Through the centuries, whether Bibles were produced by hand copying or by high-speed press, illustrations have been added, both to beautify the text and to add more visual information to the stories. The display includes examples of a range of technological innovation, from the early illuminated manuscripts, to wood-block prints, metal engraving, and color lithography.
Examples include the work of the popular 19th century illustrator Gustav Doré and editions incorporating the art work of the Renaissance masters. Also included are examples of twentieth century visual interpretations of the Bible.
In addition to browsing this website, you are invited to view the material itself in the cases on the second floor of the Library. There, you will also find a computer kiosk where you can view and listen to the explanation of the Collection. It is located at the far end of the cases towards the elevators.
Long before the invention of printing, the written word was supplemented by some form of picture. One form was illumination, the decoration of a manuscript with gold or silver as well as colors. The result was a compound of illustration and ornament, as seen in the example of a decorative initial reproduced from the Corbie Psalter (9th century).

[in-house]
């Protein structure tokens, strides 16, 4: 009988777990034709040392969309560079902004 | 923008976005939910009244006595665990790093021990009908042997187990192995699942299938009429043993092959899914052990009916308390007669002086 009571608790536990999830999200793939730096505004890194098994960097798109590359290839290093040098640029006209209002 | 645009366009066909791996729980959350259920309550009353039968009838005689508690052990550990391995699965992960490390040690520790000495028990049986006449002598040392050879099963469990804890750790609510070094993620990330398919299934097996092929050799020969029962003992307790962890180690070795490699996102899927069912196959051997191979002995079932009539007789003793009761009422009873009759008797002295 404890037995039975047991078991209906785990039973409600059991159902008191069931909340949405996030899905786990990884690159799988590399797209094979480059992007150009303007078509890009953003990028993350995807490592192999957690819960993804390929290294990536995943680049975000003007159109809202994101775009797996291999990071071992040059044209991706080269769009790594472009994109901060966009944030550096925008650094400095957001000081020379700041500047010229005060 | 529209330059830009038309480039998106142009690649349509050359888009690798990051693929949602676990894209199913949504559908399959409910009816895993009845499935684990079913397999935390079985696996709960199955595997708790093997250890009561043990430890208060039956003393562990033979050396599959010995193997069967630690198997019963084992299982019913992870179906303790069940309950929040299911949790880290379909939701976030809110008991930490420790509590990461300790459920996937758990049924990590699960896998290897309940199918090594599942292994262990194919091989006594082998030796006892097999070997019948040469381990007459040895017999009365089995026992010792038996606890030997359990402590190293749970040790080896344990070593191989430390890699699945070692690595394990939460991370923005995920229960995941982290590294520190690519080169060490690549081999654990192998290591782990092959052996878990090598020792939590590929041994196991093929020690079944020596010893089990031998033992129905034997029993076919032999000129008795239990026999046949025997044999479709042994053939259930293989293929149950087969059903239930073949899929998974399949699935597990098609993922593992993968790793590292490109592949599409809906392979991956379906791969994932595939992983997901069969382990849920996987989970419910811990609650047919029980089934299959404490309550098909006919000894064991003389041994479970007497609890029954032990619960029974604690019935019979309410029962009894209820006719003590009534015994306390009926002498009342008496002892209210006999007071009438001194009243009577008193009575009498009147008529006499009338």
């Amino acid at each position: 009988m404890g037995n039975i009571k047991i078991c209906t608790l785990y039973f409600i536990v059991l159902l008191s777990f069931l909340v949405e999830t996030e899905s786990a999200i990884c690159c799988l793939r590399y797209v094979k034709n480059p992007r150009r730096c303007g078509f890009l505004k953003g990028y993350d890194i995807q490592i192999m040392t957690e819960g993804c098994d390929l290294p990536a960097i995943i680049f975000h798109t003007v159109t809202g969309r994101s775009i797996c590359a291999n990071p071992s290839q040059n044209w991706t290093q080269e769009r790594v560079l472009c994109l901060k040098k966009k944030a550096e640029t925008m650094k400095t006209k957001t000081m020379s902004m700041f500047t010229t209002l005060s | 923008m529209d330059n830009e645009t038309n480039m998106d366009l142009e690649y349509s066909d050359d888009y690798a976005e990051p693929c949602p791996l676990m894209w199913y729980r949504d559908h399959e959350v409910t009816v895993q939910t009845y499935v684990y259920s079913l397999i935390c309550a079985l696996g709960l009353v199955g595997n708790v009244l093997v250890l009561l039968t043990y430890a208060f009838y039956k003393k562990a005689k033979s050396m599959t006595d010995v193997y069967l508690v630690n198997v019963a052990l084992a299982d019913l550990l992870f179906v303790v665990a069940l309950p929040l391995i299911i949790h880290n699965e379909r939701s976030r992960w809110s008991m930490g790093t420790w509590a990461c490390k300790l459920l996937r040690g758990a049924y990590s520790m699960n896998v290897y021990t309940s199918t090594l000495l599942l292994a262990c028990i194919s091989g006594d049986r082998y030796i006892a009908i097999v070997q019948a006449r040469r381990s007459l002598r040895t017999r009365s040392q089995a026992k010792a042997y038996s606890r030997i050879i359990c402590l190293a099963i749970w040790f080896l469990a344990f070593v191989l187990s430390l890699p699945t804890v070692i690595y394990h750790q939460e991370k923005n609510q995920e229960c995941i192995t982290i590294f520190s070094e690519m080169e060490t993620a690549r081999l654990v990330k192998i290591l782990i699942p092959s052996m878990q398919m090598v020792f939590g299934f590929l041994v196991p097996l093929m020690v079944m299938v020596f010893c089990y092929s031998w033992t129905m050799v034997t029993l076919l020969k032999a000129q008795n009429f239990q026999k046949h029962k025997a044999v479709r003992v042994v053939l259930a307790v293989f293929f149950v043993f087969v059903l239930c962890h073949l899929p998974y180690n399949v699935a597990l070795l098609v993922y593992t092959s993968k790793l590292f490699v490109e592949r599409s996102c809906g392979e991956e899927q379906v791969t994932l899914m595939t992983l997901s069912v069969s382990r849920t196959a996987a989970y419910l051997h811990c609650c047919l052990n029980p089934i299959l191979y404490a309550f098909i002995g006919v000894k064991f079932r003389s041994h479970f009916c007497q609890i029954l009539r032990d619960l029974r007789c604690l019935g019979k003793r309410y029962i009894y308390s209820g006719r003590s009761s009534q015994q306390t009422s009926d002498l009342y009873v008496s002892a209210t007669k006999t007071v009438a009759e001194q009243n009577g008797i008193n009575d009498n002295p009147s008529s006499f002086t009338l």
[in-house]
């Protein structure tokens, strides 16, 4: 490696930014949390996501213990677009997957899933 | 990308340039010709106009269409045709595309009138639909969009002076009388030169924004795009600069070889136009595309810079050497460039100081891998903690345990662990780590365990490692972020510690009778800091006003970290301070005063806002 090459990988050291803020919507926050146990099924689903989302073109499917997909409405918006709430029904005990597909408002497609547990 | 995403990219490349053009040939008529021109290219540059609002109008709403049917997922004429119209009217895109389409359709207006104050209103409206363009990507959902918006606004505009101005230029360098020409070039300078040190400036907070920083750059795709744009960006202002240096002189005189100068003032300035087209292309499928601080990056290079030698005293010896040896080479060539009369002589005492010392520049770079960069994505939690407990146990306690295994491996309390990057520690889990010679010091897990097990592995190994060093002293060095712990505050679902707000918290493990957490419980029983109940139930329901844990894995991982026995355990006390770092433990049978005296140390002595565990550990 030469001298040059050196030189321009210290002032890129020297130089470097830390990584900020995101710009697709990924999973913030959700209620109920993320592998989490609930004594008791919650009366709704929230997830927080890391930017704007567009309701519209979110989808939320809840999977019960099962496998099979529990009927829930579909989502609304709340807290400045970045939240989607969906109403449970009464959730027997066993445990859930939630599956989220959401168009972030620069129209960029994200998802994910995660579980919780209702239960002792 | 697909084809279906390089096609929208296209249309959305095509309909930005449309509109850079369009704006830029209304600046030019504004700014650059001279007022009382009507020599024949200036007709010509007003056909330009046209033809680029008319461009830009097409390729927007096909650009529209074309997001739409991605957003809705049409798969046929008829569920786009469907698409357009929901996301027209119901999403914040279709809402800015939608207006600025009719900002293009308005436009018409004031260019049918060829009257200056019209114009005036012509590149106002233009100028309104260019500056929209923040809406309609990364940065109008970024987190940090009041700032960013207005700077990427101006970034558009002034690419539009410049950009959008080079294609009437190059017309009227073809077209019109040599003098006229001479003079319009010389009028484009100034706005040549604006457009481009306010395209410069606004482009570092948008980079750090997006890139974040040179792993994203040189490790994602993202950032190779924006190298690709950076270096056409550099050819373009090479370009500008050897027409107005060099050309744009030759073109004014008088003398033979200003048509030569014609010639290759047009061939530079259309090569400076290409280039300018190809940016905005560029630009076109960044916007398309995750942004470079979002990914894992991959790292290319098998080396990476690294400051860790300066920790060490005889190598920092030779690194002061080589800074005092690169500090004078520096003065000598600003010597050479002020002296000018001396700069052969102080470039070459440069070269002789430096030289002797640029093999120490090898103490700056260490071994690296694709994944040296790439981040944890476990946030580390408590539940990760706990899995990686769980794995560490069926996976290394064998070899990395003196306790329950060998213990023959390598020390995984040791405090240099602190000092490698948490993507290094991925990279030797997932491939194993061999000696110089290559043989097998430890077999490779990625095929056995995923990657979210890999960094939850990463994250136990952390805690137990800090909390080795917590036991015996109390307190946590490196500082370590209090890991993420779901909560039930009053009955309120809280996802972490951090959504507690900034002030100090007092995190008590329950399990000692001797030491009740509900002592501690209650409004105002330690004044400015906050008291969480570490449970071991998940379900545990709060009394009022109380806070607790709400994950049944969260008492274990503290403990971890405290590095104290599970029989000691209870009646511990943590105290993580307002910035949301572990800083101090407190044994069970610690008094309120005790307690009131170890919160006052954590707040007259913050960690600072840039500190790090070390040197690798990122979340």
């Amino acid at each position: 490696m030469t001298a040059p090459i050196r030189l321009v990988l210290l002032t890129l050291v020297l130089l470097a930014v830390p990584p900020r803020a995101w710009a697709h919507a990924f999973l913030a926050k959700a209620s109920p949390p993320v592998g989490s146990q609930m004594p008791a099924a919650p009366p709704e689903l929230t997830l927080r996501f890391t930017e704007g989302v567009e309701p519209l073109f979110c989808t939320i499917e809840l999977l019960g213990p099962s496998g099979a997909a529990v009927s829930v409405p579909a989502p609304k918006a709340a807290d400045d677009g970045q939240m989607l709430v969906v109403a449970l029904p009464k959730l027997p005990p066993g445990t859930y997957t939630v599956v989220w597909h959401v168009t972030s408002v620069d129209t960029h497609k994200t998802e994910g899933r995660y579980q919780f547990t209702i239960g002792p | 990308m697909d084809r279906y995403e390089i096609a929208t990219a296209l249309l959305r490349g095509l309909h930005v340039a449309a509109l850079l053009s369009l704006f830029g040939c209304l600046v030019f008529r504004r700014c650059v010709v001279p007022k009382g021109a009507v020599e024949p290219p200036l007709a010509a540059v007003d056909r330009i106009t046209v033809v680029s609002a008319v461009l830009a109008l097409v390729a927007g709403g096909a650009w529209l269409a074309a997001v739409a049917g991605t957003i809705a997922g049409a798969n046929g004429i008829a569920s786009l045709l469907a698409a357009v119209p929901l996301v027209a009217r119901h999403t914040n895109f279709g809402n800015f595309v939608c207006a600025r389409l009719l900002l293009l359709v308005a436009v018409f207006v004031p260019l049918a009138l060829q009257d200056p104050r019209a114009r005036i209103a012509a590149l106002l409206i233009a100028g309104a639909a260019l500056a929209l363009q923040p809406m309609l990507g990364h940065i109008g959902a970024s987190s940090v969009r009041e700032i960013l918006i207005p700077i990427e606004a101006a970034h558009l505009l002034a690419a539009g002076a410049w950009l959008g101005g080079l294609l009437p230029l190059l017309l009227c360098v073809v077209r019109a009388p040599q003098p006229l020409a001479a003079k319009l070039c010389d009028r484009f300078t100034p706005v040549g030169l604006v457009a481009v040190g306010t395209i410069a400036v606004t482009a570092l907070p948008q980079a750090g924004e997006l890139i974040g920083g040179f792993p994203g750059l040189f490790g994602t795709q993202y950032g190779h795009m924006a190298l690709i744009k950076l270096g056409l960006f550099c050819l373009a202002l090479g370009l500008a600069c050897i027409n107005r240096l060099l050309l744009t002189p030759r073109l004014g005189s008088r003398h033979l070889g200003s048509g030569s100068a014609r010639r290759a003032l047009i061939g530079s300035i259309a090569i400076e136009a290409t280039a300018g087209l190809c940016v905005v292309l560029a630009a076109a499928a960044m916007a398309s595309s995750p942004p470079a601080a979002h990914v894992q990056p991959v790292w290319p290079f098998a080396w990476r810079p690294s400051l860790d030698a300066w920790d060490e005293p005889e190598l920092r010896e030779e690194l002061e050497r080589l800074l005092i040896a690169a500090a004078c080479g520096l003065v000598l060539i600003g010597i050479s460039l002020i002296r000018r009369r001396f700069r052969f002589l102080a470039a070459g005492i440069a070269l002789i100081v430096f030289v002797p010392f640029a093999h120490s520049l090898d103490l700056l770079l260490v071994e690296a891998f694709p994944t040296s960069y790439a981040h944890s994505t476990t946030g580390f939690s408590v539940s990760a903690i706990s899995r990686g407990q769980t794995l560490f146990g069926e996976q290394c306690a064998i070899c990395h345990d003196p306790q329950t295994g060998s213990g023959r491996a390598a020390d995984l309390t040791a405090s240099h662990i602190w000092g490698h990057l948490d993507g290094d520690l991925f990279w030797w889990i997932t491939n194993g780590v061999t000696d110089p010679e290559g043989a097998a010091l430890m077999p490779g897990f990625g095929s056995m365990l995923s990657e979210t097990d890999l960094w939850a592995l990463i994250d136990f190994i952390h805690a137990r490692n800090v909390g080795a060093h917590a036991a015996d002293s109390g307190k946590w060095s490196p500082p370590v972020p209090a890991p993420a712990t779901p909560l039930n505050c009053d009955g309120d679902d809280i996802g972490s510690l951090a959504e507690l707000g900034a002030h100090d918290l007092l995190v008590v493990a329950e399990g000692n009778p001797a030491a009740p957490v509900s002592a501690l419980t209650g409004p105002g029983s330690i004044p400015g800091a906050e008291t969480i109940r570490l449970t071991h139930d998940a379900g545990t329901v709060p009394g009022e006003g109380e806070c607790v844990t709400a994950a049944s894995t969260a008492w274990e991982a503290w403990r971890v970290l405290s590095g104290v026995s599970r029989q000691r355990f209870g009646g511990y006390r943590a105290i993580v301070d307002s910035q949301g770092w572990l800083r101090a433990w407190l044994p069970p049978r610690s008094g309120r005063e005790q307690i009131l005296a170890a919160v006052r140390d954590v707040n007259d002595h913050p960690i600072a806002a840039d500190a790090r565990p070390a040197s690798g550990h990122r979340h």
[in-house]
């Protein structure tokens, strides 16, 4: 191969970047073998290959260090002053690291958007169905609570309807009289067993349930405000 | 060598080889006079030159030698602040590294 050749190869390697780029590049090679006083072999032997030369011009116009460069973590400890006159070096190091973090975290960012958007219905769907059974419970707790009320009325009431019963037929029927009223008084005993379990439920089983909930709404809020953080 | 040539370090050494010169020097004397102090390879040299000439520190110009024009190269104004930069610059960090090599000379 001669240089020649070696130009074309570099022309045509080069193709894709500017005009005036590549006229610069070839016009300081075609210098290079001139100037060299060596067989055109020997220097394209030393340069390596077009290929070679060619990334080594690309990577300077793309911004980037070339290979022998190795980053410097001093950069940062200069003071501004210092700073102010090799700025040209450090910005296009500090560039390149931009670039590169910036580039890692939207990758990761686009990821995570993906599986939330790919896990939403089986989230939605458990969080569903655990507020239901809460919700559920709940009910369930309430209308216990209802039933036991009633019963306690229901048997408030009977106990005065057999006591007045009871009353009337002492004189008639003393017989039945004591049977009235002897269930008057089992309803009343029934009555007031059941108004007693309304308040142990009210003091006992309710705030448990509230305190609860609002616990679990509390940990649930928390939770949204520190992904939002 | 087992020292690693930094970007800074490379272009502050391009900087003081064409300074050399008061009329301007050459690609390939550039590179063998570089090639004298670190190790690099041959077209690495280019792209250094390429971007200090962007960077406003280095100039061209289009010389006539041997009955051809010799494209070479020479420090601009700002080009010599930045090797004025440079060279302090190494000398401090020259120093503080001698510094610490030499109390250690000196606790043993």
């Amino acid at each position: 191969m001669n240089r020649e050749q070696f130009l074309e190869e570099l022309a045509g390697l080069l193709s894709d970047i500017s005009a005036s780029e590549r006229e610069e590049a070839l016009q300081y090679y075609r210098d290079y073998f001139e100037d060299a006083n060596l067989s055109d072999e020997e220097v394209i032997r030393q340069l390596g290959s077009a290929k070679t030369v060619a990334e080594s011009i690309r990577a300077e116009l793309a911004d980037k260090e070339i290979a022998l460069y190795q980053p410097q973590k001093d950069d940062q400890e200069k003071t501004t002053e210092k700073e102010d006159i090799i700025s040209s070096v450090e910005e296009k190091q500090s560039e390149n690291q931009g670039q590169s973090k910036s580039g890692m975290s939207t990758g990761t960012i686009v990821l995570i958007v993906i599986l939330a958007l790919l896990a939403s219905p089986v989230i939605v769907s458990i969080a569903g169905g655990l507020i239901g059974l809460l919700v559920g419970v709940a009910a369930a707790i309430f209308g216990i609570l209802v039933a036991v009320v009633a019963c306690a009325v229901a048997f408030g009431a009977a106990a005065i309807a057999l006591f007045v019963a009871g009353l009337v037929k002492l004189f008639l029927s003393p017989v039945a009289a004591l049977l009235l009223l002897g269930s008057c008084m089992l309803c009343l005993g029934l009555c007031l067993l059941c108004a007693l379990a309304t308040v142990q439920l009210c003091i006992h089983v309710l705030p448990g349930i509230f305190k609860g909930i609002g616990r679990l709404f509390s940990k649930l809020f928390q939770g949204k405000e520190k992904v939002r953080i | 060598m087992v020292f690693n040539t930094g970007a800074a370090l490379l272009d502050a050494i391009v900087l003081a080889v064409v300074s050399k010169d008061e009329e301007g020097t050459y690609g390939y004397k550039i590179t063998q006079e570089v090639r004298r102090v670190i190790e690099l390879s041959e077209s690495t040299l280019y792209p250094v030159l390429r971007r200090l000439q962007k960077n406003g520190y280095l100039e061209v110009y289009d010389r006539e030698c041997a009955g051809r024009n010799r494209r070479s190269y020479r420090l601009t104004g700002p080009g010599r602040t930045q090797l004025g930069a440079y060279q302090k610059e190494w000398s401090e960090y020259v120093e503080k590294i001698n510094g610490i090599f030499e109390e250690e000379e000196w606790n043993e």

Another form of note, consisting entirely of illustration with no words at all, is seen in the example reproduced here of a custom-made, 14th century devotional booklet from Germany.
The earliest Bibles for popular use were nearly all illustration. The Biblia Pauperum (Bible of the Poor), was used to provide religious instruction to the illiterate masses. Generally, these Bibles were produced by simple wood-block printing. Some, however, like the Vatican Library facsimile on display here, were much more ornately done.
[click thumbnail for large view]
Corbie Psalter, Decorated Initials, 9th
Century, from Europe of the Invasions, 1969
Biblia Pauperum, 15th Century
Facsimile by Duquesne University, 1990
Facsimile from Vatican Library
Devotional Booklet, circa 1330-40
From The Image of Christ, London
National Gallery, 2000